JOPLIN, Mo -- Many of Joplin's residents had to "ride out" the viscous May 22 tornado in bathtubs, closets, and center hallways. Many people killed and injured in that tornado were swept away from their homes. It would have been less likely if they would have had a proper shelter.
One man has made it his mission to provide shelters for all of the children of Joplin for free.
Nearly 82% of homes in the Joplin area had no basement prior to the tornado. Without a storm shelter it left families defenseless against mother nature. One family KY3 News spoke with knows that all too well.
"I told him I loved him and I'd see him in an hour and a half. That was the last conversation I had with him." Tammy Niederhelman was at work the day the tornado hit. Her husband and son were at home.
"When he went to our back door," she said, "our front windows blew in."
When the tornado hit at Tammy's house at 20th and Texas Avenue, her husband was flung out. Before he was knocked unconscious, he saw the roof of their house torn off with their 12 year old son still inside.
"He said it was like watching a can opener take our roof off," Tammy said.
Her son Zachary had been hiding in a bathtub. After the tornado had passed he was no where to be found.
"I feel like I sent him in that bathroom," Tammy said, "Maybe if I wouldn't have told him to go there he would have been sucked out with his dad and been okay."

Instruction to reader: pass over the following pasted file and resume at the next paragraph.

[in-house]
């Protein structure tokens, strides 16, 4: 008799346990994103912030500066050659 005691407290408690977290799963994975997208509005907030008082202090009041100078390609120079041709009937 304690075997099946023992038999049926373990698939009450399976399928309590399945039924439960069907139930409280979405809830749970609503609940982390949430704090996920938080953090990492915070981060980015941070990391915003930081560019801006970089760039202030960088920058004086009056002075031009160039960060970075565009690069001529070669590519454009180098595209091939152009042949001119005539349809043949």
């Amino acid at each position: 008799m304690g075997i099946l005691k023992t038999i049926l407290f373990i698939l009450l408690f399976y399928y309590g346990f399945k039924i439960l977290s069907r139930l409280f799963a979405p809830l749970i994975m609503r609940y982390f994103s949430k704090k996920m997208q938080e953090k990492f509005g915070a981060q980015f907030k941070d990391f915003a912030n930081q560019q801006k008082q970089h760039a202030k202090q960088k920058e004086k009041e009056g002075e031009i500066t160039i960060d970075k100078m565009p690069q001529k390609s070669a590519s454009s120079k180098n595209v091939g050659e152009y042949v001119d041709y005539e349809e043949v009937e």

Zachary wasn't okay and fell victim to the twister. He certainly wasn't the only one that day.
"Any time it storms any time the weather is frightful, they become terrified and crippled almost. There are kids sleeping in closets today even if the weather is good," said Project JOMO founder Russel Gehrke.
Russel is spearheading Project JOMO--making sure the six thousand kids in Joplin who still don't have proper shelter have a safe place to go when another storm hits.
"The idea is to make affordable shelters. Donate some shelters if we need to. Whatever it takes to give these kids an anchor," he explained.
The shelter is made from concrete with FEMA specifications, but the concrete is coated with a secret weapon--a material that managed to weather the storm better than most.
"If we use materials that playgrounds are made out of we could probably make low cost shelters for people in the future," said Russel.
The plastic used in playgrounds is called polyethylene. "It's like a bulletproof vest. It will stop a bullet, but it won't stop a truck. Our shelter can stop bullets and stop a truck," Russel.
For families like the Niederhelman's the shelter will come a little too late.
"There hasn't been a moment that has went by since that happen that I've questioned if I wouldn't have sent him where I sent him…would he have lived? If we would have had a storm shelter, would he still be here? Would he have made it to that storm shelter?"
Project JOMO hopes to prevent tragedies like this from happening again.
"You definitely realize how precious of a gift you have with your child and if you have the opportunity to get a storm shelter," Tammy said, "you never know. There could be another tornado pass through here next tornado season."
Project JOMO has set a goal to have shelters in place and on the ground and ready for use before the anniversary of the May 22nd event in 2012. Russel has been funding his mission with his own money. He has written two books, Recylcing Projects for the Evil Genius and Renewable Energies for your Home and created a cell phone app. All proceeds from those go directly to Project JOMO.
He is also accepting donations to the project which you can do through the Community Foundation of the Ozarks. Make sure to type in Project JOMO when donating.